Summary: The upgraded Acer C720 Chromebook with Core i3 processor is definitely an improvement on the original in power and speed. Its ultra-compact size and 11.6-inch display are great for portability, but I would prefer to see this notebook with a 13-inch display to better take advantage of its productivity potential. For that reason, I prefer the $279 Toshiba Chromebook, which may not be as powerful, but gets the job done in a more stylish and longer-lasting package.
Pros: Faster than the original C720, Lightweight and ultra-portable, Good battery life
Conclusion: The Acer C720P Chromebook is a solid laptop. The processor is adequately quick, the keyboard and touchpad hold up under heavy use, and the battery offers plenty of life for a system of this size. Given these traits, it’s easy to see why some consumers are picking Chromebooks instead of Windows-based alternatives. And this system holds its own when compared to its peers. The HP Chromebook 11 is slightly less expensive, but lacks touch and is a tad slower.
Pros: Attractive black-and-white design, Pleasing keyboard and touchpad, Quick processor, Solid battery life, Good value
Acer Chromebook C720P review: King of the budget Chromebooks
13 February 2014
Summary: The Acer Chromebook C720P manages to get better at all the key things, adding up to a little laptop alternative that's better than any budget Chromebook we've seen before.
Pros: The Acer Chromebook C720P has a good keyboard, an SD expansion slot, USB 2 and 3 ports, and HDMI, plus a touch screen. It also has more onboard storage (32GB) than most entry-level Chromebooks, and better battery life than most previous Chromebooks.
Cons: Low-end price is matched by its low-end feel. Chrome OS has natural limitations. Touch isn't always that useful in Chrome.
Summary: If you typically have a solid Internet connection and use your laptop for browsing the Internet, reading and sending emails, casual gaming and the like, you can't find a cheaper yet capable alternative than the Acer C720 Chromebook. If you rely on serious productivity software such as PowerPoint, Word or Excel, or do serious gaming, the C720 won't be for you, at any price.
Pros: Price, Suitable for light web browsing, 100 GB of free Google Drive cloud storage, Faster than other Chromebooks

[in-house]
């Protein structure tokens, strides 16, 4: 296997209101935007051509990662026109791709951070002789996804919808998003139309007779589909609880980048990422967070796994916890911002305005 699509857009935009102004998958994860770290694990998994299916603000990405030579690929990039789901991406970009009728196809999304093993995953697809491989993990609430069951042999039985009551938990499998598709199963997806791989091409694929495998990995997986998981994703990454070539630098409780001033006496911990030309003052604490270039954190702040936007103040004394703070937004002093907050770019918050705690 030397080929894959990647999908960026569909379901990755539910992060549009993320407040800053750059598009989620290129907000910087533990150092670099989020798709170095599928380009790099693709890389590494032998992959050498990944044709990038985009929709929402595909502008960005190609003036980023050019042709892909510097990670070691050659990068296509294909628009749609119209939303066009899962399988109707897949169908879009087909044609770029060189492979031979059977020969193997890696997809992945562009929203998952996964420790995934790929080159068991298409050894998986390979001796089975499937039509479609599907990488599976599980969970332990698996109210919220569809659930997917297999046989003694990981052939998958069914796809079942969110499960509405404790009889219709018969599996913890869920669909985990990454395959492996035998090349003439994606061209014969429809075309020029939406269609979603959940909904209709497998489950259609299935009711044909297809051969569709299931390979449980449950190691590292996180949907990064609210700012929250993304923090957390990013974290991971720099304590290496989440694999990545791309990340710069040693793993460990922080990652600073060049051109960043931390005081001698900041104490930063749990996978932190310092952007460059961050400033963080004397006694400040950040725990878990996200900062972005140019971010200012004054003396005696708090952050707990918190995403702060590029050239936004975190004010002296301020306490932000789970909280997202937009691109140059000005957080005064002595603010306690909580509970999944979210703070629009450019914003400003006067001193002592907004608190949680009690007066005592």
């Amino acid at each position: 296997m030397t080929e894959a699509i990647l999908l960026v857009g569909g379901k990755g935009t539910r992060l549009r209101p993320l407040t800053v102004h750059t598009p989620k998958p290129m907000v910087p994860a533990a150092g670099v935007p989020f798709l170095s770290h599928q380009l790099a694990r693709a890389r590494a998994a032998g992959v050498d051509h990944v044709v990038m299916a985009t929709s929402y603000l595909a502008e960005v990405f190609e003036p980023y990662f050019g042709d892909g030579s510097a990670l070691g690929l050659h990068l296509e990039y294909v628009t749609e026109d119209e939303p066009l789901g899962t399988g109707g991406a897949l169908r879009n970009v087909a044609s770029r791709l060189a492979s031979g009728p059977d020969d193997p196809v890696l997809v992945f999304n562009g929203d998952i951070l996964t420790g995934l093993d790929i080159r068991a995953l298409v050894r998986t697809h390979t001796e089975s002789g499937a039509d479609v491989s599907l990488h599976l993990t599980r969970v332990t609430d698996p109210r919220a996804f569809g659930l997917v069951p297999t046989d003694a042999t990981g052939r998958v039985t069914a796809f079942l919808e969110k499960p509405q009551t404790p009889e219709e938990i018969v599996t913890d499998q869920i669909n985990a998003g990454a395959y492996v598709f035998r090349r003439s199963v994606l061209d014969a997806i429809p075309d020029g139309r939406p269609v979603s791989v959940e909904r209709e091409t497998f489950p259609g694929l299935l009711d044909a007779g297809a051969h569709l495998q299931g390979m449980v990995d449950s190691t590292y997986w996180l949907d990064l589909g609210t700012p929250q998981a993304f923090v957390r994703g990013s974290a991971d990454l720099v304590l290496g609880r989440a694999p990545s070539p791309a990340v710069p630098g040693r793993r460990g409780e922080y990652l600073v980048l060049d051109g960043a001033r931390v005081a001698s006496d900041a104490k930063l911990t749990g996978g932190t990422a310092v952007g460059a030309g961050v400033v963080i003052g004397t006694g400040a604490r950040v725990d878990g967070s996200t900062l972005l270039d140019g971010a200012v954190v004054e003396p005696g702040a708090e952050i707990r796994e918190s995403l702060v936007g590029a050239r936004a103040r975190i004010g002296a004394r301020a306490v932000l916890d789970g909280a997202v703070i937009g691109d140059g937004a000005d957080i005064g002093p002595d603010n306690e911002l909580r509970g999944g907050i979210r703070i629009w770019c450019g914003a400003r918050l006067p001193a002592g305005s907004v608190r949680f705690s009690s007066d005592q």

Cons: Can't handle heavy tasks, Can't do much without an Internet connection
Conclusion: The Acer C720 Chromebook is a speedy, sharp Chrome OS laptop that has a simple design and boasting rights in the performance department. The laptop is a step ahead of many other competing Chromebooks, and is more than able to hold its own as an everyday laptop for those who do basic tasks: media, email, Internet, chatting, word processing, and such.
Conclusion: There was a lot to like about the Acer C720, and there's even more to like about the C720P. The laptop is very solid when held, and though plastic from top to bottom, it doesn't necessarily feel like a machine that costs $299 USD. The touchscreen is a wonderful addition, enabling functionality that the Chromebook lineups have generally been missing and allowing users to forgo the small track pad (though, it should be said, the track pad is of quality).
Conclusion: Considering the competition, the Acer C720 Chromebook delivered solid scores in our web-based benchmarks. In our hands-on time with the machine, we were pleased with this chromebook’s performance; the system’s responsiveness is always snappy, the keyboard and touchpad are pleasant to use, and the device itself just feels sturdy despite its surprising lack of heft.
Pros: Low price, Solid design and build, Surprisingly good audio, Great end user experience
Cons: Not a full laptop replacement, Bezel and chassis attract fingerprints
Summary: Back to basics. While efforts continue to try and rework the Chromebook equation to provide a more enticing balance of performance and build quality, Acer sees no harm in sticking to the original plan, with a budget plastic case design, an understated appearance, and an x86 chipset—all for $249. How does it compare?
Pros: Extremely portable, Excellent battery life, Good application performance, Smooth video playback and output to external monitor, Good touchpad, The surprising speed, excellent battery life, and low price
Cons: Cheap plastic build, Unremarkable display panel, Below-average, clattery keyboard, Mediocre audio performance, Warranty void sticker prevents access to internals, A much better keyboard, sturdier build, and an IPS screen
Conclusion: After all, if those same 2009- and 2010-era netbook price points now have flexible, able full-Windows computers parked on them, like the Transformer Book T100T—and the inevitable competition starts forcing down the prices on those machines, too—where will that leave $250 Chromebooks? Will basic Chromebooks like these join their netbook kin in 2015 or so?
Pros: Snappy for Chrome-style multitasking, Good connectivity, including USB 3.0, SD slot, and full-size HDMI